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October Baseball!


It’s October baseball time!

Last night I found a ticket to game 5 of the NLCS in Houston, TX. The series was tied 2-2 after Houston won the last 2. My outfield seat cost just $45 — standing room only tickets were exceeding $100! Outfield section 254 was the best ticket I could find.

Backe started for Houston; Williams for the Cardnials. “Pivotal” best describes this game. Winner needs just 1 more win to goto the world series. And Houston has been HOT at home.

I sat beside two gentlemen who were from Calgary, CA. They are heading to Iraq for a year of engineering service.

Beltran made a fabulous basket catch mid-game. He then made a super catch on “the hill” in center.

With one out in the bottom of the ninth, score even at zero, Kent blasted a 3 run homerun that almost hit the train. Minute Maid Park erupted. Not a single person left for 15 minutes. What a great ballgame! The article below describes the game.

Pitching dominant until Astros’ Kent plays Superman

Pitching dominant until Astros’ Kent plays Superman

By Tom Krasovic
UNION-TRIBUNE STAFF WRITER

October 19, 2004

Associated Press
Houston Astros’ Jeff Kent is congratulated by teammates in the dugout after his three-run home run in the ninth inning to beat the St. Louis Cardinals 3-0 in Game 5 of the National League Championship Series in Houston, Monday.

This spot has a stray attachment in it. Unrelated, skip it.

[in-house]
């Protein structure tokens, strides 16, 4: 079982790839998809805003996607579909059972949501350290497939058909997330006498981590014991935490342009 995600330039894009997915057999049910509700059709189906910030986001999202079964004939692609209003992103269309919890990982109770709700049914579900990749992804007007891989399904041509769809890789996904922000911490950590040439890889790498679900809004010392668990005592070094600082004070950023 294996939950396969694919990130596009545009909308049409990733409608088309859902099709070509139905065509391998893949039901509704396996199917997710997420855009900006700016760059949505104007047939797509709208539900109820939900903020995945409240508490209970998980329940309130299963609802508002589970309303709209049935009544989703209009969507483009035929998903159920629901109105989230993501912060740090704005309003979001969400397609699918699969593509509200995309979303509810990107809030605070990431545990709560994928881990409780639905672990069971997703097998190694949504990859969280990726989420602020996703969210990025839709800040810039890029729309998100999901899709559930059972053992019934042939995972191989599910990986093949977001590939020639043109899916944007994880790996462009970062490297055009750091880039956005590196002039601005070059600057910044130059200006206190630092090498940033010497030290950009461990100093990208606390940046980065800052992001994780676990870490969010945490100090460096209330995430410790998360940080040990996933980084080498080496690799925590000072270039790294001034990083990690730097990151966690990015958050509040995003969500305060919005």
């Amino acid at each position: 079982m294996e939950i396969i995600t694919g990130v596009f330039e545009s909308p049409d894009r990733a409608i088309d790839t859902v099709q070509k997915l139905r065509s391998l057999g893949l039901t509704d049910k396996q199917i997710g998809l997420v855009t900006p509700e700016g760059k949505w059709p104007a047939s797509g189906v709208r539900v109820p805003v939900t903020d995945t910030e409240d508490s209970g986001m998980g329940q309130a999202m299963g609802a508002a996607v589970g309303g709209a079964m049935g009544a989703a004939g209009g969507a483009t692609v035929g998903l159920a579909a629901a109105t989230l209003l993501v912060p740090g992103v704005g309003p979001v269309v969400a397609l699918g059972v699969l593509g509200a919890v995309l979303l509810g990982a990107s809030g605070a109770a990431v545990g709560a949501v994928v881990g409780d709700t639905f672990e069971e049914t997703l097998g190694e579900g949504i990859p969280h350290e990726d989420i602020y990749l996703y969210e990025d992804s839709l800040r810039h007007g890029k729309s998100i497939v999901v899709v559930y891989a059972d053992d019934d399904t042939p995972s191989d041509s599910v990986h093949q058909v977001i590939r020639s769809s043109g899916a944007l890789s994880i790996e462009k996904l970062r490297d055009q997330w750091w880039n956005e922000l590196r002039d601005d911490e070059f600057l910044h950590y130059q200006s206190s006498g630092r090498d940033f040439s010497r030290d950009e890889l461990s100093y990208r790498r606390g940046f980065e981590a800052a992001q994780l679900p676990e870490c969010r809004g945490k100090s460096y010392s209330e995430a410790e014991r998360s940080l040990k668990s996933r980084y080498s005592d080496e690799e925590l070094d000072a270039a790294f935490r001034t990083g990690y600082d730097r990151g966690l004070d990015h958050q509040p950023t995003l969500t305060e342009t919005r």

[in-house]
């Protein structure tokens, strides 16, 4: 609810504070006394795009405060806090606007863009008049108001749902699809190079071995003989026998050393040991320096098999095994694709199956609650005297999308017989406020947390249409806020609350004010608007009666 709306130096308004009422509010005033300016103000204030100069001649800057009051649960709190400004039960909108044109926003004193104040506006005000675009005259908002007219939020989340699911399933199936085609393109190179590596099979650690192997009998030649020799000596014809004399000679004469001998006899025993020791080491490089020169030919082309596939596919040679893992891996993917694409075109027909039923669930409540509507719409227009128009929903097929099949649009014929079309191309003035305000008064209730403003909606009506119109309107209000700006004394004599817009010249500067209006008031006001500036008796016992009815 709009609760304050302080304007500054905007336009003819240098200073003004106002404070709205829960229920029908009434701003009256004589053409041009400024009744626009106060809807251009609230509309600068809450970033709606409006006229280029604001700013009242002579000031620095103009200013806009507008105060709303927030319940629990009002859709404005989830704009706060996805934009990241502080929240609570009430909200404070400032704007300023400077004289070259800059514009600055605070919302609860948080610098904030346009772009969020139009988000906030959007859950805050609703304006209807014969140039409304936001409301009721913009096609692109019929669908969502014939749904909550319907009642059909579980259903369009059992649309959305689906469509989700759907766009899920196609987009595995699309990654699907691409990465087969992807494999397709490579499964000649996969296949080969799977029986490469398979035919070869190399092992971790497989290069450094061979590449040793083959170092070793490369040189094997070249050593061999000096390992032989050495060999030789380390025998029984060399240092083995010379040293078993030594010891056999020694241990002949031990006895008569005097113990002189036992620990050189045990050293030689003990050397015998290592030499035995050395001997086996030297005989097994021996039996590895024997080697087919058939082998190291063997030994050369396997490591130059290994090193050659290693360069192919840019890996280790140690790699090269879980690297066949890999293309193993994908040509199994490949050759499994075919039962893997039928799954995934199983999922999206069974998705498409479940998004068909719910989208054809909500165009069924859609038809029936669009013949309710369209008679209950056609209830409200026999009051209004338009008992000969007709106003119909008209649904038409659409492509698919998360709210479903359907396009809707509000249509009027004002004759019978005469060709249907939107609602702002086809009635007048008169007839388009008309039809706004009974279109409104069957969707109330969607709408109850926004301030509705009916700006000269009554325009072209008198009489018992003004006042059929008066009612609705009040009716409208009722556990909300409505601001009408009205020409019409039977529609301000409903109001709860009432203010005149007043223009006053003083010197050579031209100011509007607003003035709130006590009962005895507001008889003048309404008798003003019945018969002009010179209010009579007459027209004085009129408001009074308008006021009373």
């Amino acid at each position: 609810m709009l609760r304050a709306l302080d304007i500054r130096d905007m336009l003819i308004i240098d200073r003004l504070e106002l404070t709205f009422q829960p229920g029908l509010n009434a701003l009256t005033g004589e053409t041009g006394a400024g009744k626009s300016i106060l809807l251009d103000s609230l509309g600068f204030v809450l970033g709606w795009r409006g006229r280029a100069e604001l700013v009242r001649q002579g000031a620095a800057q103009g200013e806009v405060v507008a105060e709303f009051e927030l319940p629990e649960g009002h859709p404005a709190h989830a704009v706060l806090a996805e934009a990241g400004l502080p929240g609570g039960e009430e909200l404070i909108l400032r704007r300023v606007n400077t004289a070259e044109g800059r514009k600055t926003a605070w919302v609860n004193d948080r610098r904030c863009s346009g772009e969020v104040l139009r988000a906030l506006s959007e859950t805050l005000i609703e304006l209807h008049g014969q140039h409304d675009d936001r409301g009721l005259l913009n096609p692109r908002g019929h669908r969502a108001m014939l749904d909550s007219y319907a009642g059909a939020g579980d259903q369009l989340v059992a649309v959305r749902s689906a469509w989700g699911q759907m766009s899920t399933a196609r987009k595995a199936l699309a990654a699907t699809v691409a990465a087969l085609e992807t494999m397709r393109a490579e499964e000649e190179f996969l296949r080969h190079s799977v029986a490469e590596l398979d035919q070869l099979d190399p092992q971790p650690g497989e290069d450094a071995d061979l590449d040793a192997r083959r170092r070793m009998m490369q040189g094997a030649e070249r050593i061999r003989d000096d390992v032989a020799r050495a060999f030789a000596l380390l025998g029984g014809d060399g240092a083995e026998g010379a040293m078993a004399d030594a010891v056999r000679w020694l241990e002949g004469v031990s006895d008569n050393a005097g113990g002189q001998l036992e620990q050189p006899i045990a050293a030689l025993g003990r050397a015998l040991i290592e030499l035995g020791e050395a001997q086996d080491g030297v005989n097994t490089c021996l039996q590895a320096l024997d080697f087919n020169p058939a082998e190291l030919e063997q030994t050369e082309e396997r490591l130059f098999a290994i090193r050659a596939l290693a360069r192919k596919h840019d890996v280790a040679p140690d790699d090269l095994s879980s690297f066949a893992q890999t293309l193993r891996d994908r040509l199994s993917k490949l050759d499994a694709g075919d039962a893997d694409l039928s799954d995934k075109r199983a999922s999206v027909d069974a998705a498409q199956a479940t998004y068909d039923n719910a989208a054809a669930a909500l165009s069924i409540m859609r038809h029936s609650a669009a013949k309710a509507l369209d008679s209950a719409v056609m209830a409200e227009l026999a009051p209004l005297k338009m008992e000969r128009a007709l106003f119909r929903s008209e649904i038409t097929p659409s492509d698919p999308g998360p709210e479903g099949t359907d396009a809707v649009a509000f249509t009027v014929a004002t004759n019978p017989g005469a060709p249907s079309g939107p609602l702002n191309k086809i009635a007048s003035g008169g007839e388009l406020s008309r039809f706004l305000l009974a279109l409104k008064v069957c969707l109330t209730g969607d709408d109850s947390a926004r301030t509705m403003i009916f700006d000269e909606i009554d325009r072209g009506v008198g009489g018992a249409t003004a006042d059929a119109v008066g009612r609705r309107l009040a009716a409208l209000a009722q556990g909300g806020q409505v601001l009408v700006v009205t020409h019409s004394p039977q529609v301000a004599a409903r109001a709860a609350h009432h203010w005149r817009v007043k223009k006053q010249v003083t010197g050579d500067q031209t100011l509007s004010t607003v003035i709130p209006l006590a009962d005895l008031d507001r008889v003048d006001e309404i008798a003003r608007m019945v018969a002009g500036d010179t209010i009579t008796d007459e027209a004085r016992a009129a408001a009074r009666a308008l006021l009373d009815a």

HOUSTON – Led by two favored sons from the Lone Star State, the Houston Astros last night charged to within one victory of giving Texas its first entrant in a World Series.

The Astros, age 43, climbed atop the National League Championship Series three games to two when Jeff Kent, batting with one out in the ninth inning, launched a three-run home run to beat the St. Louis Cardinals 3-0 before 43,045 at Minute Maid Park.

Kent’s blast off Jason Isringhausen, the team’s relief ace, was just reward for Astros pitcher Brandon Backe. In a stunning, eight-inning effort by a 26-year-old who’s yet to work a full major league season, Backe allowed just one hit, Tony Womack’s sharp single with two outs in the sixth.

Batting with Carlos Beltran on second base and Lance Berkman on first, Kent belted the first pitch he saw, a slider, off the facade above the left-center field wall, touching off a raucous celebration.

Just another Houston hoedown, it was for these Astros, who snaked the wild-card berth on the season’s final day with their 18th consecutive home victory and won Games 3, 4, 5 of this series at home after losing Games 1 and 2 in St. Louis.

“I’ve never seen crowds like our fans in this homestand,” said Astros manager Phil Garner, whose team didn’t make an error in the three games. “It’s something, and I think the fans built a large part in our play. It’s been building this last six weeks, and it’s just gotten crazier and crazier.”